Light, stretchy and designed for climbing.
We’ve reviewed and featured several Rab products on the site now. The history of the company is steeped in climbing and they have a good design team who are obviously climbers, hikers and runners themselves. The kit is well designed and fit for purpose and the Rab Borealis Jacket is no exception; a great jacket for your outdoor adventures. It’s tricky to define what makes for a good climbing jacket as there are always compromises: if you need it to be waterproof then you compromise on breathability and vice versa. So, the best thing I’ve discovered is to have a small range of clothing that will do the job. I like to have a reasonable windproof for wearing all day and a very light waterproof outer for the summer. Unless the weather is forecast cooler I won’t take an insulation layer and will just rely on the fact that I’m moving all the time as I’ve chosen my day according to the weather.
With that in mind the Rab Borealis Jacket is a great, windproof climbing outer that has been the mainstay of my climbing wear through this great weather we’ve been enjoying in May. I’ve worn it for sporty climbing in the valleys, high mountain days on the crag, running and hiking. It’s definitely a ‘one size fits all’ jacket. Pared down to the bare minimum of useable features and light as a feather the Borealis is an ideal summer climbing jacket. The stretchy Matrix fabric is a single weave, windproof material that has stopped most breezes, if it gets too windy I just pop on a lightweight hardshell and that does the trick. There’s just enough thickness to the jacket to provide some warmth unless you are on extended belay duties when you’ll need that insulation piece. That means it is heavier (315g on the trusty CGR scales) than a dedicated windshell but it is warmer so you don’t need a fleece layer, therefore more versatile. I’ve combined it will a light insulated vest (gilet) and that has worked perfectly and the DWR coating shed a reasonable shower but soon wet through in anything heavier.
The weave is a little too tight for the jacket to be super breathable on a steep approaches but then you can just wear a long sleeve and put the jacket on when you get to the crag. But when it gets sweaty it dries out very quickly and of course, being a non membraned windproof you can just pop it in the wash with a mixed load and it won’t affect the performance (no fabric conditioner though!).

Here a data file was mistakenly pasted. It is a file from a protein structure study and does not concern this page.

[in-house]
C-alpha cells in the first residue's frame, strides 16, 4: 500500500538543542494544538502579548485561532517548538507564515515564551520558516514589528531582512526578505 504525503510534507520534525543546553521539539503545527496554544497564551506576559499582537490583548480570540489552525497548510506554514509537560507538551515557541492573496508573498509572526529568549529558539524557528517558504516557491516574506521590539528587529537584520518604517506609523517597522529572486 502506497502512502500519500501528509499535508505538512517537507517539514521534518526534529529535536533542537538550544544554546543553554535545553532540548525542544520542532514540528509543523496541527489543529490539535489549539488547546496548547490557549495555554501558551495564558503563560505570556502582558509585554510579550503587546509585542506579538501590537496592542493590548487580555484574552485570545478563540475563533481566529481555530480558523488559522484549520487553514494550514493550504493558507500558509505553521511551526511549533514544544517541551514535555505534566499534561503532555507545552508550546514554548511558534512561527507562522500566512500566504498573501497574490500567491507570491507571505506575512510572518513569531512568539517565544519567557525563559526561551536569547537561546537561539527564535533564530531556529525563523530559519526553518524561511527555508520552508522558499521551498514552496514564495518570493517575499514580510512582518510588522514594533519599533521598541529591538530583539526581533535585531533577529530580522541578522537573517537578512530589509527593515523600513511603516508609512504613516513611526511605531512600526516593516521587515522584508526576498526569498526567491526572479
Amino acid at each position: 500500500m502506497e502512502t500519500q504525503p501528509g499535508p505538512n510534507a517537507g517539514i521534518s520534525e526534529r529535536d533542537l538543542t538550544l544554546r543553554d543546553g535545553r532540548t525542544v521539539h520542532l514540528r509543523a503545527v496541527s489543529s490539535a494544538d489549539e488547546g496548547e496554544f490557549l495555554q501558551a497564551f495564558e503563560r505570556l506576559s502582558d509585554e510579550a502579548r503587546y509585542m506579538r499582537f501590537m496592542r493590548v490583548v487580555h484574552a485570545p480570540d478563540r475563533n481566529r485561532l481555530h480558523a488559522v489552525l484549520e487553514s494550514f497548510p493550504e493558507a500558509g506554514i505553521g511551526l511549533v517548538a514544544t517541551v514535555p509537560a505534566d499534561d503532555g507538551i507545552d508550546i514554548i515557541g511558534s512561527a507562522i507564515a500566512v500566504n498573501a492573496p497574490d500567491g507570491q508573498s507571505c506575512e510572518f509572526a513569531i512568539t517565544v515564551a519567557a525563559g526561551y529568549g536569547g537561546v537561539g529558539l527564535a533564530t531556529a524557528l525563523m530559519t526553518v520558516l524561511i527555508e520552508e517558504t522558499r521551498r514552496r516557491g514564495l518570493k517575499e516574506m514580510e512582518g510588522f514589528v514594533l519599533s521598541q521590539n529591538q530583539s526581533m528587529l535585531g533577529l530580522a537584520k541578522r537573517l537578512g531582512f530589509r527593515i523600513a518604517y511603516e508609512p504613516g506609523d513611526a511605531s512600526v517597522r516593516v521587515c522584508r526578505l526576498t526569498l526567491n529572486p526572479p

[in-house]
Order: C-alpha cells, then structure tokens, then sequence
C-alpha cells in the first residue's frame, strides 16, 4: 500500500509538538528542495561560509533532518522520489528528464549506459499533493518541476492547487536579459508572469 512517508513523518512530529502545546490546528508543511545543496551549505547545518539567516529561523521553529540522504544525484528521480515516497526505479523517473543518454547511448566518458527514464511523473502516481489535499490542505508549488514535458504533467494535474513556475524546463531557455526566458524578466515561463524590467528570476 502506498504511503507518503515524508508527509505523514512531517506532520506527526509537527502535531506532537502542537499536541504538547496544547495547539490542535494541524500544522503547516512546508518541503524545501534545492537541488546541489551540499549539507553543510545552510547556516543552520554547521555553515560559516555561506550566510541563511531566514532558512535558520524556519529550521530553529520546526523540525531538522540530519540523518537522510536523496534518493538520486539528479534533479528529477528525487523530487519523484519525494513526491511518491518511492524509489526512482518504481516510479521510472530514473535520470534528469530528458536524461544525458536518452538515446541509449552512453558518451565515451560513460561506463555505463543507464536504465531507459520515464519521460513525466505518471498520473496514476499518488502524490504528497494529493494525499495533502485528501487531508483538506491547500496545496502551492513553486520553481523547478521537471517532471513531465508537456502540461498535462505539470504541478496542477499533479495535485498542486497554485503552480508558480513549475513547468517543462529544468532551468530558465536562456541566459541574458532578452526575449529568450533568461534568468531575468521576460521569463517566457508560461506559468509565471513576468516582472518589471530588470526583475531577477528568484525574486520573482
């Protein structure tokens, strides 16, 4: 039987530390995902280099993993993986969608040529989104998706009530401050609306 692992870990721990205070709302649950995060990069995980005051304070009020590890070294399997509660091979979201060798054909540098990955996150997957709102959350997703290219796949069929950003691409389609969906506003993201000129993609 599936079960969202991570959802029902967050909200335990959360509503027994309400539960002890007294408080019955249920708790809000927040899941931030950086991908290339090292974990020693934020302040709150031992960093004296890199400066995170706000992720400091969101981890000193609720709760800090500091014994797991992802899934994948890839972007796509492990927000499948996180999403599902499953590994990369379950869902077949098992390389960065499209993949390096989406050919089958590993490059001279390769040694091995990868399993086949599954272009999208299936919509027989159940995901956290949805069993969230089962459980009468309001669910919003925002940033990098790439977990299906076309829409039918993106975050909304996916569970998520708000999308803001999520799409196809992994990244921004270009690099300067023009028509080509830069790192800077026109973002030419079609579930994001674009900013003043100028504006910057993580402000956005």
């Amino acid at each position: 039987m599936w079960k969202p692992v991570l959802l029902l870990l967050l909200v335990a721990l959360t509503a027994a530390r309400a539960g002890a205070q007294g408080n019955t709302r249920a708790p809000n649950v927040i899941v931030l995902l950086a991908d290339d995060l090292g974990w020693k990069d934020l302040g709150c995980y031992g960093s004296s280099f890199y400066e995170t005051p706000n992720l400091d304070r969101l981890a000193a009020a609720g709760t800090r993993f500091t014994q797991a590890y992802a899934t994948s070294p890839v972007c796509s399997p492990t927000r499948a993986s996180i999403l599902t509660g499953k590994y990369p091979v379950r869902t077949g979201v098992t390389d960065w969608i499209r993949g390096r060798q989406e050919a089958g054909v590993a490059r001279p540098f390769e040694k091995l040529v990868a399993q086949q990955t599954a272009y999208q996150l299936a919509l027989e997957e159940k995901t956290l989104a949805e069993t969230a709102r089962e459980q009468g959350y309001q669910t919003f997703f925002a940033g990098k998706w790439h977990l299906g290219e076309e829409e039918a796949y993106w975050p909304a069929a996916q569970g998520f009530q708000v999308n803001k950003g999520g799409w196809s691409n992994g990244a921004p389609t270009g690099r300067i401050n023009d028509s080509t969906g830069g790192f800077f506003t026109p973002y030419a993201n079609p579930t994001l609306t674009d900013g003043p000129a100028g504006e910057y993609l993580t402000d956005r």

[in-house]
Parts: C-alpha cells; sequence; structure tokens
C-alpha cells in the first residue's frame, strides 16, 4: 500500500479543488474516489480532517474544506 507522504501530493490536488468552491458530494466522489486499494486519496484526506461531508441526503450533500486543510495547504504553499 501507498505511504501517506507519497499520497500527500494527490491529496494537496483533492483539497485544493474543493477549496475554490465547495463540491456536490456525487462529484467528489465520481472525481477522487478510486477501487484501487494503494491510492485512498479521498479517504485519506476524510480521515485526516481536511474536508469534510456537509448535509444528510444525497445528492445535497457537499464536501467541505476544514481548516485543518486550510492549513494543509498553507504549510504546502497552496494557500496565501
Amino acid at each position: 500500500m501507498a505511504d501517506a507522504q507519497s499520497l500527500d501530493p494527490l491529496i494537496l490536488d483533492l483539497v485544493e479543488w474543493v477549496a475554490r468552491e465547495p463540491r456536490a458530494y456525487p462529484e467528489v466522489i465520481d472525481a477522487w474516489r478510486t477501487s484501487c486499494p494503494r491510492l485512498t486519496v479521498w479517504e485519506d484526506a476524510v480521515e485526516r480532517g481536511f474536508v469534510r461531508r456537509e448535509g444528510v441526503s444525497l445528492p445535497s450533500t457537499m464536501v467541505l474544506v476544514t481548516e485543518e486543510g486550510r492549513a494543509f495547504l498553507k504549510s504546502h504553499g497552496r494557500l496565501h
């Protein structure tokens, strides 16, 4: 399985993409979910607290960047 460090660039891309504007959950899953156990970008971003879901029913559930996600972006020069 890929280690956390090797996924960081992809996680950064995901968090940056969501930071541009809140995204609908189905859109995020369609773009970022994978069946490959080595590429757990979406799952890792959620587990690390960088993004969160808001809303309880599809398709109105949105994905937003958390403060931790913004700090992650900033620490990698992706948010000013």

The fit is athletic and the stretchy fabric made it great for technical climbing as there was no rise in the arms or the body out of a harness and very little rise at the wrists. It works well with a pack on and the high chest pockets (one on either side) are accessible when wearing a pack and are big enough for phones, guidebooks and even a folded map. Needless to say, the pockets were perfectly located when wearing a climbing harness.
The YKK zips all worked well, including with gloves and the matching yellow zip pulls worked and looked good. There is also a dual hem cinch for keeping the warmth in when running and hiking and the hood worked fine under a climbing helmet and over a cap for hiking and running. No adjustments on the hood except for elasticated trim, this is also the case on the wrists. You can, however pull the sleeves some way up your forearms for when the going gets tricky and you need to get your climbing face on! The jacket is finished off with reflective detail on the front Rab logo and at the back in the centre of the shoulders (handy for night running or descents after your epic).
All in all, the Rab Borealis Jacket is a well designed jacket that really comes into it’s own when technical climbing. It works best with a long sleeved lightweight baselayer underneath. I have also used it successfully for hiking and running and it’s proved to be a great summer mountain jacket when the temperatures are too warm for my Rab Vapour Rise Alpine jacket.
SRP £75 and available from Rab direct and specialist retailers.